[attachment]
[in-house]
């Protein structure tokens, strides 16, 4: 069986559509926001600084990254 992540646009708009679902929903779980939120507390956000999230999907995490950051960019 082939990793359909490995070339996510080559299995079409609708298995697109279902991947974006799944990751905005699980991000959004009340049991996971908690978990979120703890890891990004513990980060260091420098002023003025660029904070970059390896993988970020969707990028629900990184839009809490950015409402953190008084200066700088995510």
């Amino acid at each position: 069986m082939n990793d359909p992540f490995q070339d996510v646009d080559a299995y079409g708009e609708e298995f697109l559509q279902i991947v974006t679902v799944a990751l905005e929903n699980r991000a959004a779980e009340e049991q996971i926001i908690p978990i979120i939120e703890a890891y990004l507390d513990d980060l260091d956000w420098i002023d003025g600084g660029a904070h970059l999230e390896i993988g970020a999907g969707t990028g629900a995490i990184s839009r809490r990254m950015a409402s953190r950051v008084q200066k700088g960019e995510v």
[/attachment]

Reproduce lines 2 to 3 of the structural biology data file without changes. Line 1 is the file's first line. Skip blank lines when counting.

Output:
């Protein structure tokens, strides 16, 4: 069986559509926001600084990254 992540646009708009679902929903779980939120507390956000999230999907995490950051960019 082939990793359909490995070339996510080559299995079409609708298995697109279902991947974006799944990751905005699980991000959004009340049991996971908690978990979120703890890891990004513990980060260091420098002023003025660029904070970059390896993988970020969707990028629900990184839009809490950015409402953190008084200066700088995510």
């Amino acid at each position: 069986m082939n990793d359909p992540f490995q070339d996510v646009d080559a299995y079409g708009e609708e298995f697109l559509q279902i991947v974006t679902v799944a990751l905005e929903n699980r991000a959004a779980e009340e049991q996971i926001i908690p978990i979120i939120e703890a890891y990004l507390d513990d980060l260091d956000w420098i002023d003025g600084g660029a904070h970059l999230e390896i993988g970020a999907g969707t990028g629900a995490i990184s839009r809490r990254m950015a409402s953190r950051v008084q200066k700088g960019e995510v």